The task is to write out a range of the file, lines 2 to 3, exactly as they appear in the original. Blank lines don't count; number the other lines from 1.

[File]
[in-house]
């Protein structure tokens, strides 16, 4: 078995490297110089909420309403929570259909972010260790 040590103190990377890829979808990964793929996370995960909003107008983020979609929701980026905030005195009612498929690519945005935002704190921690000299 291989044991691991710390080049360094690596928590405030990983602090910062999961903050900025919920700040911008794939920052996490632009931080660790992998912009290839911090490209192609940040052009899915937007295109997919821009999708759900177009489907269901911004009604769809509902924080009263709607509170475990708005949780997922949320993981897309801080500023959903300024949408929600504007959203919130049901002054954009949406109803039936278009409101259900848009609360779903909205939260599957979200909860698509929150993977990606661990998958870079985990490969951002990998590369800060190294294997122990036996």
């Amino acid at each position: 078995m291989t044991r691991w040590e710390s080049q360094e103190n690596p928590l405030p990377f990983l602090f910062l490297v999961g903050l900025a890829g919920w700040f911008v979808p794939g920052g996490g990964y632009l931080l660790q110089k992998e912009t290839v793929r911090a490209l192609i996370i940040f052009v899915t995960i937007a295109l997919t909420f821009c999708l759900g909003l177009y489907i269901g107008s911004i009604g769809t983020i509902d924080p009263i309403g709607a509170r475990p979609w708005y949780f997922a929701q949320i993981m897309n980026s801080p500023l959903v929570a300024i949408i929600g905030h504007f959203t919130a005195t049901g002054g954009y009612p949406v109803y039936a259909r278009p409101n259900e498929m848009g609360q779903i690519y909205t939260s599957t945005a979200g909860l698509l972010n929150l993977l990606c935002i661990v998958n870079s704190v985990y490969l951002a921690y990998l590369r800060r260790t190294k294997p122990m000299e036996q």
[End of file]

């Protein structure tokens, strides 16, 4: 078995490297110089909420309403929570259909972010260790 040590103190990377890829979808990964793929996370995960909003107008983020979609929701980026905030005195009612498929690519945005935002704190921690000299 291989044991691991710390080049360094690596928590405030990983602090910062999961903050900025919920700040911008794939920052996490632009931080660790992998912009290839911090490209192609940040052009899915937007295109997919821009999708759900177009489907269901911004009604769809509902924080009263709607509170475990708005949780997922949320993981897309801080500023959903300024949408929600504007959203919130049901002054954009949406109803039936278009409101259900848009609360779903909205939260599957979200909860698509929150993977990606661990998958870079985990490969951002990998590369800060190294294997122990036996």
């Amino acid at each position: 078995m291989t044991r691991w040590e710390s080049q360094e103190n690596p928590l405030p990377f990983l602090f910062l490297v999961g903050l900025a890829g919920w700040f911008v979808p794939g920052g996490g990964y632009l931080l660790q110089k992998e912009t290839v793929r911090a490209l192609i996370i940040f052009v899915t995960i937007a295109l997919t909420f821009c999708l759900g909003l177009y489907i269901g107008s911004i009604g769809t983020i509902d924080p009263i309403g709607a509170r475990p979609w708005y949780f997922a929701q949320i993981m897309n980026s801080p500023l959903v929570a300024i949408i929600g905030h504007f959203t919130a005195t049901g002054g954009y009612p949406v109803y039936a259909r278009p409101n259900e498929m848009g609360q779903i690519y909205t939260s599957t945005a979200g909860l698509l972010n929150l993977l990606c935002i661990v998958n870079s704190v985990y490969l951002a921690y990998l590369r800060r260790t190294k294997p122990m000299e036996q």